Majority of Indian rivers flow towards the south but Kshipra is a ‘Uttargami’ (north flowing) river. Chambal is a tributary of Kshipra. This fact has been mentioned in the ‘Skandpuran’ also.
Sanskrit literature is full of Kshipra grandeur. We find Kshipra’s mention in Yajurveda also.
Sanskrit literature is full of Kshipra grandeur. We find Kshipra’s mention in Yajurveda also. There a Vedic Rishi has remembered Kshipra calling – ‘Kshipre awe payha’. The river also found a place of honour in Mahabharata, Bhagwat Puran, Brahma Puran, Shiv Puran, Ling Puran and Waman Puran also.
Great poet Kalidas praised Kshipra in words like ‘Kshiprawatah Priyatamiva Prarthanachatukarah’. Rishi Vashishtha calls it a river of salvation. He worshipped Kshipra and Lord Mahakal in these words:
महाकाल श्री शिप्रा गतिश्चैव सुनिर्मला।
उज्जयिन्यां विशालाक्षि वास: कस्य न रोचते।।
स्नानं कृत्वा नरो यस्तु महान घामहि दुर्लभम्।
महाकालं नमस्कृत्य नरो मृत्युं न शोचते।।
Mahakal Shri Kshipra Gatishchev Sunirmala
Ujjayinya Vishalakshi Vash Kasya Na Rochate
Snanam Kritva Naro Vastu Mahanadhya Hi Durlabham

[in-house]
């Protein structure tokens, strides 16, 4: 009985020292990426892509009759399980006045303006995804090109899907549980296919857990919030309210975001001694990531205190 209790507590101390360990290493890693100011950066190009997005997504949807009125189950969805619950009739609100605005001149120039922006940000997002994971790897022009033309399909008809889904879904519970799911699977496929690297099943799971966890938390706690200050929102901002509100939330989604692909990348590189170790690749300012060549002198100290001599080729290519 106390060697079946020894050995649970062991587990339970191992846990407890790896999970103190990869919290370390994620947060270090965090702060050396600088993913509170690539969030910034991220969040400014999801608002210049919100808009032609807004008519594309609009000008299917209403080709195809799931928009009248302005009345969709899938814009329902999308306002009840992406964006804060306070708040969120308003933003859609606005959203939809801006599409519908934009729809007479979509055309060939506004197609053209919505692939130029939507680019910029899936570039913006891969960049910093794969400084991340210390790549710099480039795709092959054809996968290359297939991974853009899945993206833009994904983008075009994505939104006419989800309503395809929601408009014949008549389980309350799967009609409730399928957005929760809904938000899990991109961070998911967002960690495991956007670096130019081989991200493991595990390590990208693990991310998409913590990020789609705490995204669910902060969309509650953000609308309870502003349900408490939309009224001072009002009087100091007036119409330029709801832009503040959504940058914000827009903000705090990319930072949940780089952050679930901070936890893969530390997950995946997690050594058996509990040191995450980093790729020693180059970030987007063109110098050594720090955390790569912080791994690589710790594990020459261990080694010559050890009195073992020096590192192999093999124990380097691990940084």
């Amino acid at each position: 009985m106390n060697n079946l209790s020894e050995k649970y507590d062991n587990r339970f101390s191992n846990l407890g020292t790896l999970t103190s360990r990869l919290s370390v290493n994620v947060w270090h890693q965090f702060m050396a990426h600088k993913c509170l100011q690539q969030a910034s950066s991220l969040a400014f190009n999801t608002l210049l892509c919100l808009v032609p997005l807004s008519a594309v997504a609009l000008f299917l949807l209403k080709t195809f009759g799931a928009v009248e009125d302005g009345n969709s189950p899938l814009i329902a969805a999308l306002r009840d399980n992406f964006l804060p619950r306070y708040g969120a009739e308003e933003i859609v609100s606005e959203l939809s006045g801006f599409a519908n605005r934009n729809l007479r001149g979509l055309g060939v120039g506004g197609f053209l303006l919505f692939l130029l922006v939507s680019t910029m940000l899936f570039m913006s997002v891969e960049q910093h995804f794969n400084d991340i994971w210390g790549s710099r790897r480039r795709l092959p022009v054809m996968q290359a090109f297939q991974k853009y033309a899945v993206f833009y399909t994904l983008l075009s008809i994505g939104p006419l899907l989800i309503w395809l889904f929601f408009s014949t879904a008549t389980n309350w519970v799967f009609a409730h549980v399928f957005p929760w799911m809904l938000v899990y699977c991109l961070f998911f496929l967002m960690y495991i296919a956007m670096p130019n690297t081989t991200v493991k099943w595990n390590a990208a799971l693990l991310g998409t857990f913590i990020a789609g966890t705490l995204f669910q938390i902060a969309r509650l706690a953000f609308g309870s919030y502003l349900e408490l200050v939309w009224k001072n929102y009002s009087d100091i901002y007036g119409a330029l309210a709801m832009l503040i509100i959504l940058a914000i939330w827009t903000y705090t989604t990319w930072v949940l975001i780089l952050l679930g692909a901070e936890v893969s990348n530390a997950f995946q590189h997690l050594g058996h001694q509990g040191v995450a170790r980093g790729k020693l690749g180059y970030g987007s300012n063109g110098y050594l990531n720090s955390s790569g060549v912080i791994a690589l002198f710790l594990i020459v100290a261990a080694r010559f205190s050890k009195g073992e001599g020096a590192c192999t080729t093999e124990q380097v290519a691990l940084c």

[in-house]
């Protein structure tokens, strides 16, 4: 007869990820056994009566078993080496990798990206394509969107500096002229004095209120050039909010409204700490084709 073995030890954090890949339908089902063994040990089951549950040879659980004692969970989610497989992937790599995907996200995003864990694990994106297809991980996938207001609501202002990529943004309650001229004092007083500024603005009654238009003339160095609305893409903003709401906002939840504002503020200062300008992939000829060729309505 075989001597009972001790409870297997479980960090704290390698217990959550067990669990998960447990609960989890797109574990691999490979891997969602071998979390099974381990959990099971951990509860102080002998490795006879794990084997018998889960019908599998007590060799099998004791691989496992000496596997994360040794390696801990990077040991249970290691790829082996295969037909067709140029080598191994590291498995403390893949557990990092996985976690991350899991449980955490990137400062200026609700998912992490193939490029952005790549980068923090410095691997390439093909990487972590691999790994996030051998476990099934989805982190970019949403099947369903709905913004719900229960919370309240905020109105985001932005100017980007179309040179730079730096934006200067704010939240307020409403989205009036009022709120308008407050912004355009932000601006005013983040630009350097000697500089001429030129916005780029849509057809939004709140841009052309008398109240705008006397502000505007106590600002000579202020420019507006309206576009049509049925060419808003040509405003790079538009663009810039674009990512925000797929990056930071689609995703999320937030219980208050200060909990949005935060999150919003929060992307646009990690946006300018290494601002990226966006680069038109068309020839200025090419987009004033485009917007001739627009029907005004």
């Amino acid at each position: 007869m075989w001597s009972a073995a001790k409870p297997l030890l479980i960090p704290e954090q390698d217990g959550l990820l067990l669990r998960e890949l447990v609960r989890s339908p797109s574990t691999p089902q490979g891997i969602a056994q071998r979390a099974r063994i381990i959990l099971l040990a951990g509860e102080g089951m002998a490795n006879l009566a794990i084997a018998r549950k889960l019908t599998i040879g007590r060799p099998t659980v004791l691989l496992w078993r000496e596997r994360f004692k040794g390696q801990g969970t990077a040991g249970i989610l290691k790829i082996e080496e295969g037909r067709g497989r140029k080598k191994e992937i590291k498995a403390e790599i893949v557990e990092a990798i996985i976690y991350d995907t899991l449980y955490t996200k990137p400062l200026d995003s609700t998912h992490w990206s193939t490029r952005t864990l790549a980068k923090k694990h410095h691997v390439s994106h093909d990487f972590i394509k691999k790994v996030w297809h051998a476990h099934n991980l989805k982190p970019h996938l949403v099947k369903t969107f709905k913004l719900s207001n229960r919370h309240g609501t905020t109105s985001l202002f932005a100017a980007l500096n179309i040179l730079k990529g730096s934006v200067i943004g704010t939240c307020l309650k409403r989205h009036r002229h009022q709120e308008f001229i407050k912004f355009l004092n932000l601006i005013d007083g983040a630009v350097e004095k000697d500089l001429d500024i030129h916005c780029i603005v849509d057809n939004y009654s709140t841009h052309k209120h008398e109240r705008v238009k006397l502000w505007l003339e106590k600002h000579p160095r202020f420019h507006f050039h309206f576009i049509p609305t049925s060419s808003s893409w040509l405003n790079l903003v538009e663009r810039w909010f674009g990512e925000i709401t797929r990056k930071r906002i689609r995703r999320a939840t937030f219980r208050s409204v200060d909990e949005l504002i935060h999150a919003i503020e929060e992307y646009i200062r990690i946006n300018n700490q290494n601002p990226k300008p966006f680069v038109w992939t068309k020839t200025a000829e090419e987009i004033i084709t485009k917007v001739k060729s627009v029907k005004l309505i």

Mahakal Namaskritya Naro Mrityu Na Shochate
Holy dip in Kshipra during Simhasth Kumbh Mahaparv has a special significance because here the festivals of Kumbh and simhastha both intermingled.
A legend has it that Atri Rishi did rigorous penance for 3000 years at Ujjain. Throughout this period he held his arms upward. When he completed his penance and opened his eyes he saw that two great bands of light emerging from his body. The first one went to the sky and it is said it converted into the moon and the other band of light went downward to earth and took the form of river Kshipra.
Kshipra is also called ‘Somvati’. There is a very famous story in the ‘Dasham Skand’ of Bhagwat. When Lord Krishna finished his education at ‘Sandipani Ashram’ he offered his ‘Guru Dakshina’ to the Guru Patni, the wife of the master Sandipani. She asked him to return her son to life who had drowned in a river.
Lord Krishna obeyed the order of Guru Patni and thus paid Guru Dakshina, the offering a student pays as a token of his gratitude towards his master.